Margin of Safety

Noob Tips: Make Your Ruby Code More Readable

Ruby is an expressive and beautiful programming language. Ruby code is supposed to be readable enough that if you gave a non-programmer read basic lines, they’d be able to figure out what was happening. Having readable code will benefit you not only today, but when you might need to look back and try to make heads or tails of the code you wrote months or even years ago. Just as important, those you collaborate with and others who look at your code won’t curse your name under their breath as they read it. Unfortunately, as a noob, I repeatedly found ways to mangle and uglify my code. Don’t be me. Here are a few tips to make your code look, read and perform better.

1) Spacing: two (indent), one (commas, colons, semicolons and “{}”) and none (“()”, “[]”). Indenting lines with spaces and aligning blocks of code that belong together creates a structure similar to searching through folders and directories. It makes it easier to follow the logic and for others to read your code. Don’t use the hard tab button UNLESS you’ve changed the functionality of the tab button to just add 2 spaces automatically. For instance, Sublime (text editor) allows you to set the “indent” (pressing tab) to actually generate two spaces instead of a hard tab.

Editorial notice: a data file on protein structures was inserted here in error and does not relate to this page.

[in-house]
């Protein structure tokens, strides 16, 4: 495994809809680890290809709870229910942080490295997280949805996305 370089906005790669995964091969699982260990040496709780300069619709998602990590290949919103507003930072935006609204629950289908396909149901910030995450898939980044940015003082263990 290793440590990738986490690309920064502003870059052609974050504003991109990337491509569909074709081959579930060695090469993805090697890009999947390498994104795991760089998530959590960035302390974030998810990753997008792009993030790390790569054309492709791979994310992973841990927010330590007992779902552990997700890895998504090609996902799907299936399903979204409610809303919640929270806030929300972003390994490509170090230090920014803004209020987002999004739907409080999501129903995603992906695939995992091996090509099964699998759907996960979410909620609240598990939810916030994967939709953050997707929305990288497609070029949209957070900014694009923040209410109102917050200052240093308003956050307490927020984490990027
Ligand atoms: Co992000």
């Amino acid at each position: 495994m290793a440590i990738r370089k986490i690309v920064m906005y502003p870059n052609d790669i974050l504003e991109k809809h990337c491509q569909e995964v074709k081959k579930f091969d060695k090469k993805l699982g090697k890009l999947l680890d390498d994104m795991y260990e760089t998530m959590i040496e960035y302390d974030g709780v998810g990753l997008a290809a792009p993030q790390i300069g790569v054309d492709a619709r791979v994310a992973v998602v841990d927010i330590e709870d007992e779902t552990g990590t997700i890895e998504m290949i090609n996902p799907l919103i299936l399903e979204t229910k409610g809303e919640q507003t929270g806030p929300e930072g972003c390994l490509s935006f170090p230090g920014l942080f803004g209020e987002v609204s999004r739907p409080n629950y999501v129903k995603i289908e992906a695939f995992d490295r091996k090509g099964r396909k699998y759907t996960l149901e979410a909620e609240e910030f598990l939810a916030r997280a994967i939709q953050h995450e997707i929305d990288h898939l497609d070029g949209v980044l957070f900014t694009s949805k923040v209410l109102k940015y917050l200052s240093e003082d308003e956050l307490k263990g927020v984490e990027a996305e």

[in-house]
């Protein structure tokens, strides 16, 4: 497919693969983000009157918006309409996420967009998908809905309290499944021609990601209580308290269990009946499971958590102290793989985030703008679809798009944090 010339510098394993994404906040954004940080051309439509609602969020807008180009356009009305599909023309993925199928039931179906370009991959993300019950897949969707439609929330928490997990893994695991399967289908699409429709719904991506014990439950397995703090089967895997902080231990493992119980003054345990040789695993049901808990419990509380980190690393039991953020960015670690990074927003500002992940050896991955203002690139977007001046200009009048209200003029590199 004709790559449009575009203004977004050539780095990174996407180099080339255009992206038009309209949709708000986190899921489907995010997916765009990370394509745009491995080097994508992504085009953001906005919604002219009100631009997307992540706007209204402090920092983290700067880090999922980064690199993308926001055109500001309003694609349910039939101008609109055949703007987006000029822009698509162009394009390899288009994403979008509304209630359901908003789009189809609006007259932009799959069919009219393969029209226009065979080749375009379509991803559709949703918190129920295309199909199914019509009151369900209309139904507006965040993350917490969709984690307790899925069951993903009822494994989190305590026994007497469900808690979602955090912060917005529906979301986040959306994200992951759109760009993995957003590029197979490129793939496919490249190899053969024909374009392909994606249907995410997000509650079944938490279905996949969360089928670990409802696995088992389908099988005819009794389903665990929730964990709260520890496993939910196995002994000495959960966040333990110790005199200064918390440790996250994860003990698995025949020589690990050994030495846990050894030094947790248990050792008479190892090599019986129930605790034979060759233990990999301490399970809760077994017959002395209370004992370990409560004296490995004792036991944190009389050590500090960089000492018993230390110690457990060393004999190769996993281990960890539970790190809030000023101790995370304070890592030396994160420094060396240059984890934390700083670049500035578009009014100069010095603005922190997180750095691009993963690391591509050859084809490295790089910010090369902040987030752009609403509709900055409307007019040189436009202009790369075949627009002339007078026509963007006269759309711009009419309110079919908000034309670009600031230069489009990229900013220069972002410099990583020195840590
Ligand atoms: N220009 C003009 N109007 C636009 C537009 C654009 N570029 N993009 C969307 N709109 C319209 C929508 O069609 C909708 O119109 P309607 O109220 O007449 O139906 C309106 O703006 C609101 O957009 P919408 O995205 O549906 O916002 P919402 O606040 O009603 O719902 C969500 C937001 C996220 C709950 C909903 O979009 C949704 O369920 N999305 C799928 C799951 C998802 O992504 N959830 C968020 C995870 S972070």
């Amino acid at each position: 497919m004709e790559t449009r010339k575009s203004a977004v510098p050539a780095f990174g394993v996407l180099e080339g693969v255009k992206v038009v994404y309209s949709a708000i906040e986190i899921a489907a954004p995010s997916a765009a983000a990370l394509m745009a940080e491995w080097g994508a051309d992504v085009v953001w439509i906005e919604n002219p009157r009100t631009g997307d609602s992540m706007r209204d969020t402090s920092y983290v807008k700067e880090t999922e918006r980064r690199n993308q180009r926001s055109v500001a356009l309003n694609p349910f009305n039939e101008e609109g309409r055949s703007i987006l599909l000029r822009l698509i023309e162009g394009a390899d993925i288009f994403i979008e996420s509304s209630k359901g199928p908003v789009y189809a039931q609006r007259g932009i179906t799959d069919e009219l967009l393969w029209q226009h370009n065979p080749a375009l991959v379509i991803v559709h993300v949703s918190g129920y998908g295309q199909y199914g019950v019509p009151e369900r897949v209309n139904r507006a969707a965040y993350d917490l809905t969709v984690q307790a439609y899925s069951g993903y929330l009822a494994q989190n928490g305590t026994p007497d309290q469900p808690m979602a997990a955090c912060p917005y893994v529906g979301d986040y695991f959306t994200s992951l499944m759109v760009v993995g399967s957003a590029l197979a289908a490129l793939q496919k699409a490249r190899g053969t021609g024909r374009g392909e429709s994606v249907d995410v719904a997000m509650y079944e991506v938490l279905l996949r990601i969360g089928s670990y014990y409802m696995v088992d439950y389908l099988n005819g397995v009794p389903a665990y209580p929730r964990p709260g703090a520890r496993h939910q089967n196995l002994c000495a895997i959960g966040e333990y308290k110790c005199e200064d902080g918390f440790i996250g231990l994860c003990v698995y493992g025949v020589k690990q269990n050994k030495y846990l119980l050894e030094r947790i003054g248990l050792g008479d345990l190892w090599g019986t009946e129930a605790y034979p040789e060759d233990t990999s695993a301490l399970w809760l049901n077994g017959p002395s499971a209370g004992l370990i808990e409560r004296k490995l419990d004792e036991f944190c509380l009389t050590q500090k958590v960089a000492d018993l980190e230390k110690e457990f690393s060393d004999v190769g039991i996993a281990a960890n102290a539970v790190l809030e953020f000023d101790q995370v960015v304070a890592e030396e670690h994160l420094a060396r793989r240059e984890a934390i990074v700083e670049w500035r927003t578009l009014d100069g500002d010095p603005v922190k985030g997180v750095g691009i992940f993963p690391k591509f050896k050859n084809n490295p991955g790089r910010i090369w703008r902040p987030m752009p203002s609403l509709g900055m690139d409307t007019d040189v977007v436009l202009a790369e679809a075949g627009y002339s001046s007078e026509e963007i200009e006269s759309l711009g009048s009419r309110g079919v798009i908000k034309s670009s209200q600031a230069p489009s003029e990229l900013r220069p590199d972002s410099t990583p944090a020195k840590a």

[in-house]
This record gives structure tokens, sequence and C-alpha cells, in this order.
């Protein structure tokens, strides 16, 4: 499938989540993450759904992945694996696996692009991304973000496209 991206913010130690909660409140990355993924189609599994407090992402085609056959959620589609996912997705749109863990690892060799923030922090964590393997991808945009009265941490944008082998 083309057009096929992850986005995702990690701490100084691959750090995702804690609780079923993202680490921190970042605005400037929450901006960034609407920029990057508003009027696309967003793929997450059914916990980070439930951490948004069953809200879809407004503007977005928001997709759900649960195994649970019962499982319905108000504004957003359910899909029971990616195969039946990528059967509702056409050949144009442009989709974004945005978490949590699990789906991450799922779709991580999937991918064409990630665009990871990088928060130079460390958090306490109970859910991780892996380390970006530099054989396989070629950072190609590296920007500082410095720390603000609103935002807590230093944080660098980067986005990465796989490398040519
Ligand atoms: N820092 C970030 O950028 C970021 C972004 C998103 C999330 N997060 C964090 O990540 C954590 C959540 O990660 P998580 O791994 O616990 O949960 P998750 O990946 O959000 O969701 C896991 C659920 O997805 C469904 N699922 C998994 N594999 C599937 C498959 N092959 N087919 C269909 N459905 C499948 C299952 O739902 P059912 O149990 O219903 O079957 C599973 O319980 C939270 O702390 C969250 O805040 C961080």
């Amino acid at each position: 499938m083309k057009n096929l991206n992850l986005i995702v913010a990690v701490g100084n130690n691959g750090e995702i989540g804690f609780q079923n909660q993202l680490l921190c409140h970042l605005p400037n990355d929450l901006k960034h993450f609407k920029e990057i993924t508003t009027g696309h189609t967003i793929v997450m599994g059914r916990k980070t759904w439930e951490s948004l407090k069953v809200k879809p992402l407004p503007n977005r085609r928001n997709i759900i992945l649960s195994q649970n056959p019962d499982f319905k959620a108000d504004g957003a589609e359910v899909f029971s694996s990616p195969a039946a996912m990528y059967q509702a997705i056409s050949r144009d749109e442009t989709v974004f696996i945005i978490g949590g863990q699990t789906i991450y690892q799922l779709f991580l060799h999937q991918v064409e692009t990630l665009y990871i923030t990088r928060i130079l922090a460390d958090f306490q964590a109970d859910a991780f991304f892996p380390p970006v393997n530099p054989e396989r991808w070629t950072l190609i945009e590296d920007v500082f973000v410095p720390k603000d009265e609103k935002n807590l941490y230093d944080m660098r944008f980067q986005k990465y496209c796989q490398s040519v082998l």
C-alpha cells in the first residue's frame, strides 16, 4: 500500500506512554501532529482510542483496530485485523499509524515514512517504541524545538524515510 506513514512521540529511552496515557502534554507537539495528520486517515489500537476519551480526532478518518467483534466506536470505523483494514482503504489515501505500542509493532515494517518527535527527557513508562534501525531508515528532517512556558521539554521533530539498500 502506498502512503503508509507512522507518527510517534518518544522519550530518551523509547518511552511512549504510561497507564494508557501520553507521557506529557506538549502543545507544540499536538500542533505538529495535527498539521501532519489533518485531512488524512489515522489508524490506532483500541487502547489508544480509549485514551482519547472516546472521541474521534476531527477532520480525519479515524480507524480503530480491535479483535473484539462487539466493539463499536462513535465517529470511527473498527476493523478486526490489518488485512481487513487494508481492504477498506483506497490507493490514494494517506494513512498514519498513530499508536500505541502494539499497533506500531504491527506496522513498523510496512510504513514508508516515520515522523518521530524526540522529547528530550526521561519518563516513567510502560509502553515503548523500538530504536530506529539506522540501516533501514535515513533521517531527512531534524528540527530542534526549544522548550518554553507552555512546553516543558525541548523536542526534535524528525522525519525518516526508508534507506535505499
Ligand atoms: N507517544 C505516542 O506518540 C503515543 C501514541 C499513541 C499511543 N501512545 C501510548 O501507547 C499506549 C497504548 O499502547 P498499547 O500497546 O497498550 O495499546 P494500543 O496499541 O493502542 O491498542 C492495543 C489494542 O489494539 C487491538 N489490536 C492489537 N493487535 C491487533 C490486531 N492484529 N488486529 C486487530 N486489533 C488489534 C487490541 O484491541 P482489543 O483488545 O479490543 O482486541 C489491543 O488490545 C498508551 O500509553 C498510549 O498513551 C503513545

2) Comments: less is more.There is a fine line between overcommenting and undercommenting. Your code should be expressive enough that you shouldn’t need to comment how it works. If it’s not, that’s a reason to refactor the actual code rather than comment more. Get rid of old comments, pseudo-code or old commented-out snippets. So when to comment? How to use your code and some code author/creator information are good reasons to comment. When in doubt, err on the side of brevity.

3) 80 character limit and aligning parameters. Long lines are hard to read, and cumbersome if you have to scroll horizontally to read them. Keep your lines short < 80 characters. If you have a lengthy parameter/argument list, separate them and align them. You want your reader to read your code from top-to-bottom, not left-to-right.

4) Naming: variables and methods, Classes and Modules, CONSTANTS. Variables and methods should be lowercase, Classes and Modules should be CamelCase and constants should be all-caps. Don’t use variable or method names on the ruby keywords list. That’s a recipe for disaster and confusion.

5) Be concise and DRY. Don’t Repeat Yourself is a dictum of the Ruby programming language. If you see yourself writing the same lines of code over and over, you can probably encapsulate the logic into a single method. Similarly, don’t write in 3 lines of code what you could write in one. Starting out, my initial goal was to just get my program working. Then, I would reread the code and refactor to make it more concise and reduce redundancies. The more code I write and reread, the more patterns I see, allowing me to refactor on the fly rather than waiting till the end.

Use common sense. You want the code to be consistent, organized, concise and self-explantory. For more on Ruby style, syntax and conventions, I highly recommend this Ruby Style guide.